By Susan Gonsalves, Contributing Writer
Westborough – Like the community and country as a whole, the Westborough Public Schools district has a lot of work to do to address issues of equity and racism. That was the message during the Jan. 20 Westborough School Committee meeting, where members reviewed the results of a recent survey of students, parents and staff.
Sixty-seven % or 1,224 students in grades 7-12 responded to the survey. The majority of student respondents were white (53 %). Other ethnicities represented include Asian/Southeast Asian, Indian (30 %), Hispanic/Latinx (9 %), Black/African American (3 %) and Middle Eastern (3 %).
Students were asked questions about feeling welcome at school, experiencing or witnessing bullying, being singled out to represent their ethnic background and more.
Assistant Superintendent Daniel Meyer said the data would be used to prompt “thoughtful, informed discussions” about how to rectify problems aired in the results.
Data from students
- Forty-seven % of African American and 23 % Hispanic students indicated they would not feel comfortable telling a staff member about witnessing or being bullied.
- Twenty-five % of African American and 11 % Hispanic students expressed not feeling welcome at school.
- Twenty-six % African American and 15 % Hispanic students reported feeling excluded from social events/gatherings based on race either sometimes or often.
- A quarter of African American and 10 % Hispanic students said they felt teachers and other students expected them to speak on behalf of their entire race/ethnic group either sometimes or often.
School Committee member Raghu Nandan said he was concerned that students felt their issues would be “swept under a rug,” and were reluctant to approach staff.
“We need to be sure cultural training is done,” he said. “If they can’t go to staff, who are they going to turn to?”
School Committee Vice Chair Stephen Doret said that he is not surprised by the results because racism and inequality has existed for 400 years in the country. He emphasized that “as a necessity to survive,” action is needed.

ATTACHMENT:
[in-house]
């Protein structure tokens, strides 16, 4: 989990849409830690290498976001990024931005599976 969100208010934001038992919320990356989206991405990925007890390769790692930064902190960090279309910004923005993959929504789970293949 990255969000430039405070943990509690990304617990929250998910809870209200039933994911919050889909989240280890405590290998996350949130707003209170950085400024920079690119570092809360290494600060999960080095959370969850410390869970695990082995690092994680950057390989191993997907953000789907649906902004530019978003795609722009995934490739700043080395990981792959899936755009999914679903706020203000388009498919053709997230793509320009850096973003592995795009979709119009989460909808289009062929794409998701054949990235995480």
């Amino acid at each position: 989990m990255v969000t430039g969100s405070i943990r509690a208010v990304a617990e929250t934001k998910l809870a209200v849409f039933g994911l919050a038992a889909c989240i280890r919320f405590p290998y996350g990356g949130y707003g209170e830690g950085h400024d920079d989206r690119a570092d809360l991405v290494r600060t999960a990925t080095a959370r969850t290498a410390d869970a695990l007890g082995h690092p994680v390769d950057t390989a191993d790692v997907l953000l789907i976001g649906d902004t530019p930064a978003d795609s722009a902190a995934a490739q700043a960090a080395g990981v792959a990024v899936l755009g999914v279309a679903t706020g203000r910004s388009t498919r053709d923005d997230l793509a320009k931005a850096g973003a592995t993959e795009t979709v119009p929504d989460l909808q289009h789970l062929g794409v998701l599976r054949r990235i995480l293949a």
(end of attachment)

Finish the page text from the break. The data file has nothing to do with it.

“It’s all well and good doing surveys but what is needed (not just in the microcosm of the school district) but in the U.S. as a whole, is a method to solve this problem.”
Data from parents
Sixty-three % or 2,394 parents responded to the survey, with 15 % of African American respondents saying they “sometimes” felt hostility from the school system.
- A quarter of African Americans reported being ignored or belittled after sharing their ideas either rarely or sometimes.
- Twelve % of Latinx respondents said they did not feel welcome at school while 8 % responded, “not sure.”
Superintendent Amber Bock said this year is unusual because of COVID-19 and less face-to-face interactions with parents. She said that a committee working on re-vamping the social studies curriculum would present a report later in the year.
“(It’s) broader than social studies, but that plays a role in helping with this,” Meyer said.
Bock noted that making the district more inclusive is an-ongoing goal. The complete report on survey results was sent to parents this week.
For more information, click here to see a video of the Jan. 20 Westborough School Committee meeting (the part about the survey is shortly after the one hour mark).
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